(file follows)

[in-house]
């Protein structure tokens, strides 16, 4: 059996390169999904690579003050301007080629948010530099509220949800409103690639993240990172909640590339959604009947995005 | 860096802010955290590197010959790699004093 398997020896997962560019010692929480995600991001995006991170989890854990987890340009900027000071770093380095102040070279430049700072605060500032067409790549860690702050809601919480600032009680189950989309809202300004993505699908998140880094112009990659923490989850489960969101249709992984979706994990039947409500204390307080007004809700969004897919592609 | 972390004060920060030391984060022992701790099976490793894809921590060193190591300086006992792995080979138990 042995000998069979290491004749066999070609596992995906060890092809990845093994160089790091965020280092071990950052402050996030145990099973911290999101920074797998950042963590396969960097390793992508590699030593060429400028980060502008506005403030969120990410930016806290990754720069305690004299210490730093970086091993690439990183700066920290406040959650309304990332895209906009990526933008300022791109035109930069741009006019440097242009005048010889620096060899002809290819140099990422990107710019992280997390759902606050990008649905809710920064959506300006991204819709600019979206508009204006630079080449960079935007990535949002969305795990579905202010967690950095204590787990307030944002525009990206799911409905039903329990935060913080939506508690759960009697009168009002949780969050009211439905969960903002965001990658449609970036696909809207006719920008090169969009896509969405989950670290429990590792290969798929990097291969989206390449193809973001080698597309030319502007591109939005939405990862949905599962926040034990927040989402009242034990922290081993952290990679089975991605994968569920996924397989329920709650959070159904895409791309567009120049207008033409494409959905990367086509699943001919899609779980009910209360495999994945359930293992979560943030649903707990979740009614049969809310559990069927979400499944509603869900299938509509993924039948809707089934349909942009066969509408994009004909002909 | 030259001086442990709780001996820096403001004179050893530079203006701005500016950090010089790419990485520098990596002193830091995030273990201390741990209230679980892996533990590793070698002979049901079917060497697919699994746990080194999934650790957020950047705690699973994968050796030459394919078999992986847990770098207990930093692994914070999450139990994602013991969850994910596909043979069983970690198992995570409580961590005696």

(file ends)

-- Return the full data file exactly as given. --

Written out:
[in-house]
């Protein structure tokens, strides 16, 4: 059996390169999904690579003050301007080629948010530099509220949800409103690639993240990172909640590339959604009947995005 | 860096802010955290590197010959790699004093 398997020896997962560019010692929480995600991001995006991170989890854990987890340009900027000071770093380095102040070279430049700072605060500032067409790549860690702050809601919480600032009680189950989309809202300004993505699908998140880094112009990659923490989850489960969101249709992984979706994990039947409500204390307080007004809700969004897919592609 | 972390004060920060030391984060022992701790099976490793894809921590060193190591300086006992792995080979138990 042995000998069979290491004749066999070609596992995906060890092809990845093994160089790091965020280092071990950052402050996030145990099973911290999101920074797998950042963590396969960097390793992508590699030593060429400028980060502008506005403030969120990410930016806290990754720069305690004299210490730093970086091993690439990183700066920290406040959650309304990332895209906009990526933008300022791109035109930069741009006019440097242009005048010889620096060899002809290819140099990422990107710019992280997390759902606050990008649905809710920064959506300006991204819709600019979206508009204006630079080449960079935007990535949002969305795990579905202010967690950095204590787990307030944002525009990206799911409905039903329990935060913080939506508690759960009697009168009002949780969050009211439905969960903002965001990658449609970036696909809207006719920008090169969009896509969405989950670290429990590792290969798929990097291969989206390449193809973001080698597309030319502007591109939005939405990862949905599962926040034990927040989402009242034990922290081993952290990679089975991605994968569920996924397989329920709650959070159904895409791309567009120049207008033409494409959905990367086509699943001919899609779980009910209360495999994945359930293992979560943030649903707990979740009614049969809310559990069927979400499944509603869900299938509509993924039948809707089934349909942009066969509408994009004909002909 | 030259001086442990709780001996820096403001004179050893530079203006701005500016950090010089790419990485520098990596002193830091995030273990201390741990209230679980892996533990590793070698002979049901079917060497697919699994746990080194999934650790957020950047705690699973994968050796030459394919078999992986847990770098207990930093692994914070999450139990994602013991969850994910596909043979069983970690198992995570409580961590005696």